Despite this, the Labour party has offered no such challenge, with leader Keir Starmer instead telling parliament: “We will face economic pain as we free Europe from dependence on Russian gas and oil and clean our institutions of money stolen from the Russian people, but the British public have always been willing to make sacrifices to defend democracy on our continent, and we will again.”
The problem with Starmer’s use of phrases like “economic pain” and “sacrifice” is that he does not make it clear who is going to be making these sacrifices. This, however, is the most important economic question we now face: with the world falling apart – from Covid-19 to extreme weather to, now, war – who is going to pay for it?
While I don’t doubt the British public’s willingness to make “sacrifices” to protect democracy in Europe, there isn’t the slightest hint that such sacrifices will be equally distributed either now or in the future. Starmer should therefore be loudly and clearly telling the Tories that workers in Britain should not be carrying the economic burden of this war after two years of Covid, a decade of austerity and rapidly falling living standards.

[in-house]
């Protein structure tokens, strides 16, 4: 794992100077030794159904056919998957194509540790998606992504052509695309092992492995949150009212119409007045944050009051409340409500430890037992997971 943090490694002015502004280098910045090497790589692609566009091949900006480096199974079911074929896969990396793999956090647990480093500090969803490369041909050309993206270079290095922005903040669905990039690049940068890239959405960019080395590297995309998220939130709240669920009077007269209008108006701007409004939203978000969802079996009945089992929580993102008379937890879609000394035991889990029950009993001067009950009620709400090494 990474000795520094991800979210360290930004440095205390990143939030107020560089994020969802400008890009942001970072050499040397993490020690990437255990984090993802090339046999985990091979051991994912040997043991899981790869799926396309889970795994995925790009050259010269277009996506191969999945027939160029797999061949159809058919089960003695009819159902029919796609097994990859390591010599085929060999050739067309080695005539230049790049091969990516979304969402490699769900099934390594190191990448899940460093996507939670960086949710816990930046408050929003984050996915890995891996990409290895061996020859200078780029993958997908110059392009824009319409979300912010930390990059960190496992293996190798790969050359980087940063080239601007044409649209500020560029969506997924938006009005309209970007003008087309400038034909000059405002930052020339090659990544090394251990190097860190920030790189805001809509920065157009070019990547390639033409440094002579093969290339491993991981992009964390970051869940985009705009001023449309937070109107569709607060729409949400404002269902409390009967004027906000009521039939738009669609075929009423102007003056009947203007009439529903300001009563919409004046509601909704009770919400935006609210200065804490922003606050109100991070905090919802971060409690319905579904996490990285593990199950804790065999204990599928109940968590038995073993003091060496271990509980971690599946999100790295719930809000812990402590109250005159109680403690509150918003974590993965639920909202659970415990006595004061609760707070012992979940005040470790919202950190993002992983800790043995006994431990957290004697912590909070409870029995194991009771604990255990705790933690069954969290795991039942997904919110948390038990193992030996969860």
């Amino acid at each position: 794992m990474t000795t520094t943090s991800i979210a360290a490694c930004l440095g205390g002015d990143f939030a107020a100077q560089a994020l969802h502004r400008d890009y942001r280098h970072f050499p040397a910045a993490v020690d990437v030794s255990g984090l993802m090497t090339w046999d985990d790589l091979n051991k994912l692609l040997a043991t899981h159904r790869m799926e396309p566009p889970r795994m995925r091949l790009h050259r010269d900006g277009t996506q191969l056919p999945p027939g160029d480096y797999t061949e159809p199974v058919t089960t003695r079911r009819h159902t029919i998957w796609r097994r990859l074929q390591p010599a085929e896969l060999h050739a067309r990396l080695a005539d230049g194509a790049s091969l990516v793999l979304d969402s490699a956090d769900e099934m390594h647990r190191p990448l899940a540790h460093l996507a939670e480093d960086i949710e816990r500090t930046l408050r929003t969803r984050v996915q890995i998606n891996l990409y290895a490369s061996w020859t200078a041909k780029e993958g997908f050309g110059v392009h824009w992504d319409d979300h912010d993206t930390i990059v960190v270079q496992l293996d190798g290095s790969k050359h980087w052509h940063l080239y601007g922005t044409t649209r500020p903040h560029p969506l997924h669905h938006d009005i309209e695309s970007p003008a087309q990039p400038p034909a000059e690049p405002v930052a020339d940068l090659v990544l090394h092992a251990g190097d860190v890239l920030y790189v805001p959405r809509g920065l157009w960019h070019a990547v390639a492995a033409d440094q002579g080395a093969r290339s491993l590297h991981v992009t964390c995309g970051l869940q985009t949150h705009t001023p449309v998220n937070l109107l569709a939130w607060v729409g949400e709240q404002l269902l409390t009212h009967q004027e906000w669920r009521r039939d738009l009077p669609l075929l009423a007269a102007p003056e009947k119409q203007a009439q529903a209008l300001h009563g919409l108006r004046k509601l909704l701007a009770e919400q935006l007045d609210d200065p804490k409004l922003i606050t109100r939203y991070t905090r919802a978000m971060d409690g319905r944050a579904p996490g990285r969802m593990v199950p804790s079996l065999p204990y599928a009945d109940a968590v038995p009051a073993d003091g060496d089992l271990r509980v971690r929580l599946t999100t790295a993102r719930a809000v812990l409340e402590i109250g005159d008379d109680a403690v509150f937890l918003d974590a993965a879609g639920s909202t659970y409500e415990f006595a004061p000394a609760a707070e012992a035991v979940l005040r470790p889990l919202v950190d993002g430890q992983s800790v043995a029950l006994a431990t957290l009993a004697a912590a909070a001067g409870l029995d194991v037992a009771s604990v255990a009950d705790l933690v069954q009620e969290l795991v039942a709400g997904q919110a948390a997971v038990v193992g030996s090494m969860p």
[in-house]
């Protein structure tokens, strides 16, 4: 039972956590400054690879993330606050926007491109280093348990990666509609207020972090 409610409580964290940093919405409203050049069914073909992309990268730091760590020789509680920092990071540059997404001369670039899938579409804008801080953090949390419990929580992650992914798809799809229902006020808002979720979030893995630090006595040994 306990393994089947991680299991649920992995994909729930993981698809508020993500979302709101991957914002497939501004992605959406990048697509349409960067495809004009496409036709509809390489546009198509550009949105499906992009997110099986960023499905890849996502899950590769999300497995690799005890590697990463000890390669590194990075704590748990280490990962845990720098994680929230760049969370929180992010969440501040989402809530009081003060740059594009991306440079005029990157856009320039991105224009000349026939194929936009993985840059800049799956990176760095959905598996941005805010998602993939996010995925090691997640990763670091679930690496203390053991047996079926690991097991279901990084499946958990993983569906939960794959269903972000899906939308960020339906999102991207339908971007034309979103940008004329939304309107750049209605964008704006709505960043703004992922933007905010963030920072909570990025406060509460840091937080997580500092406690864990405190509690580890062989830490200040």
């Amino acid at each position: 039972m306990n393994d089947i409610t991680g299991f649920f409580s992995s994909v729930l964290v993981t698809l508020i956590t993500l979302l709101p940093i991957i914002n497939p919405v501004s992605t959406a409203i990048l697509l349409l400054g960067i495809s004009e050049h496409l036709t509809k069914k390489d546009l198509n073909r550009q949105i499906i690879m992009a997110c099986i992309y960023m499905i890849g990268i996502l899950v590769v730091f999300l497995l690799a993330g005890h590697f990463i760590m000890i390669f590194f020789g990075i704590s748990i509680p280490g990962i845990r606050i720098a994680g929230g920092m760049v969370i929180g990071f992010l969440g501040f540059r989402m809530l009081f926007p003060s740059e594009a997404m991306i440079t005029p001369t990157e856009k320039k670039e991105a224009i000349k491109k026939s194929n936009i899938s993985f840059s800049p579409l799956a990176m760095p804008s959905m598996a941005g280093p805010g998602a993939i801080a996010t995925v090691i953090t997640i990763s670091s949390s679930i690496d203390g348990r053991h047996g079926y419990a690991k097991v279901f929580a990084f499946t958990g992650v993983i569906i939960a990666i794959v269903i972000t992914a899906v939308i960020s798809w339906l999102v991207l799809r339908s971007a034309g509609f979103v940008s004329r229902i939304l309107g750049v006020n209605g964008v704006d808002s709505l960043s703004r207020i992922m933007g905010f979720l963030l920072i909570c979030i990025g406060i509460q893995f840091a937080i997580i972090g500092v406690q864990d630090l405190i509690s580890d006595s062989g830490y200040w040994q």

What’s more, there’s absolutely no reason they should have to. Britain is still the sixth richest country on the planet. The rich have only got richer during the pandemic; profits for the largest companies hit record levels last year, with Shell and BP between them making £40bn in profits last year. Corporations in Britain have their own “war chest” of nearly £900bn sitting in their bank accounts. During Covid, the richest 250 people in the country saw their wealth grow by 20%.
If Starmer wants to channel the spirit of World War Two, which he seemed to be invoking in his speech to parliament, this is where he should be looking when it comes to making “sacrifices”. Inequality rates actually fell thanks to the efforts of the Labour government during that time; it pushed the top rate of income tax up to 99.25%, and, when the war ended, increased inheritance tax for the wealthiest in society up to 80% to help pay for the costs of rebuilding the country.